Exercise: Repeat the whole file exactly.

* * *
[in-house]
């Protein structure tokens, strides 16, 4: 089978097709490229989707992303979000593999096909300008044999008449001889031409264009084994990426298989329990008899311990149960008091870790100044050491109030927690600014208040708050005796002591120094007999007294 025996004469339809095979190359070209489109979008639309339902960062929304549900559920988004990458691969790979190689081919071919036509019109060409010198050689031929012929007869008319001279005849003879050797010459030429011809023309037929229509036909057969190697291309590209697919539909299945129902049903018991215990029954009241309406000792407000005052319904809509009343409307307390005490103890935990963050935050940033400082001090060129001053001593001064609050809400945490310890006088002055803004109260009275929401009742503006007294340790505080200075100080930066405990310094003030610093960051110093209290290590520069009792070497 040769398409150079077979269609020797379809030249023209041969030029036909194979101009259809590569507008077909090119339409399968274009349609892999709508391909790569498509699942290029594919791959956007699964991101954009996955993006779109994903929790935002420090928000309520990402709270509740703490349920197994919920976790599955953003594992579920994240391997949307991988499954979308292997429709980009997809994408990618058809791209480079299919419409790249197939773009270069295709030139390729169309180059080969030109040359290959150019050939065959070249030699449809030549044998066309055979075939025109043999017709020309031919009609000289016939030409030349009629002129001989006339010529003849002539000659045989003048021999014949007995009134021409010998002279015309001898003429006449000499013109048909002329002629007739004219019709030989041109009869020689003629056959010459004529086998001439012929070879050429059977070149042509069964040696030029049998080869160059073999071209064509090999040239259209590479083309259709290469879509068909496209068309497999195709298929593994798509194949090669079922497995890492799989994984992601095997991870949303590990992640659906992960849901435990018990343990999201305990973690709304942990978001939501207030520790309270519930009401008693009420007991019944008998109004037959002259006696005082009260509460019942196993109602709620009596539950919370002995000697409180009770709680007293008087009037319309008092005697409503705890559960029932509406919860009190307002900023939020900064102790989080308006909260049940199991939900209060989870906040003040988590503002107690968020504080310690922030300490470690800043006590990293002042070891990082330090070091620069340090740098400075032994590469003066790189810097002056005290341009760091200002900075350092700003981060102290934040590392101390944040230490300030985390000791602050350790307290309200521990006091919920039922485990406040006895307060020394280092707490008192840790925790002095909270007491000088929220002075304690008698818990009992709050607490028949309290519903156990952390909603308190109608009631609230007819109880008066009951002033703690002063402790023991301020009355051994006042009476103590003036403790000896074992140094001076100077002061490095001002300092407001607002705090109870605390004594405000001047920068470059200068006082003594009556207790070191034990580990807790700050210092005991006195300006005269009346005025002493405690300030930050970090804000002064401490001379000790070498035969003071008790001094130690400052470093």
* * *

[in-house]
């Protein structure tokens, strides 16, 4: 089978097709490229989707992303979000593999096909300008044999008449001889031409264009084994990426298989329990008899311990149960008091870790100044050491109030927690600014208040708050005796002591120094007999007294 025996004469339809095979190359070209489109979008639309339902960062929304549900559920988004990458691969790979190689081919071919036509019109060409010198050689031929012929007869008319001279005849003879050797010459030429011809023309037929229509036909057969190697291309590209697919539909299945129902049903018991215990029954009241309406000792407000005052319904809509009343409307307390005490103890935990963050935050940033400082001090060129001053001593001064609050809400945490310890006088002055803004109260009275929401009742503006007294340790505080200075100080930066405990310094003030610093960051110093209290290590520069009792070497 040769398409150079077979269609020797379809030249023209041969030029036909194979101009259809590569507008077909090119339409399968274009349609892999709508391909790569498509699942290029594919791959956007699964991101954009996955993006779109994903929790935002420090928000309520990402709270509740703490349920197994919920976790599955953003594992579920994240391997949307991988499954979308292997429709980009997809994408990618058809791209480079299919419409790249197939773009270069295709030139390729169309180059080969030109040359290959150019050939065959070249030699449809030549044998066309055979075939025109043999017709020309031919009609000289016939030409030349009629002129001989006339010529003849002539000659045989003048021999014949007995009134021409010998002279015309001898003429006449000499013109048909002329002629007739004219019709030989041109009869020689003629056959010459004529086998001439012929070879050429059977070149042509069964040696030029049998080869160059073999071209064509090999040239259209590479083309259709290469879509068909496209068309497999195709298929593994798509194949090669079922497995890492799989994984992601095997991870949303590990992640659906992960849901435990018990343990999201305990973690709304942990978001939501207030520790309270519930009401008693009420007991019944008998109004037959002259006696005082009260509460019942196993109602709620009596539950919370002995000697409180009770709680007293008087009037319309008092005697409503705890559960029932509406919860009190307002900023939020900064102790989080308006909260049940199991939900209060989870906040003040988590503002107690968020504080310690922030300490470690800043006590990293002042070891990082330090070091620069340090740098400075032994590469003066790189810097002056005290341009760091200002900075350092700003981060102290934040590392101390944040230490300030985390000791602050350790307290309200521990006091919920039922485990406040006895307060020394280092707490008192840790925790002095909270007491000088929220002075304690008698818990009992709050607490028949309290519903156990952390909603308190109608009631609230007819109880008066009951002033703690002063402790023991301020009355051994006042009476103590003036403790000896074992140094001076100077002061490095001002300092407001607002705090109870605390004594405000001047920068470059200068006082003594009556207790070191034990580990807790700050210092005991006195300006005269009346005025002493405690300030930050970090804000002064401490001379000790070498035969003071008790001094130690400052470093």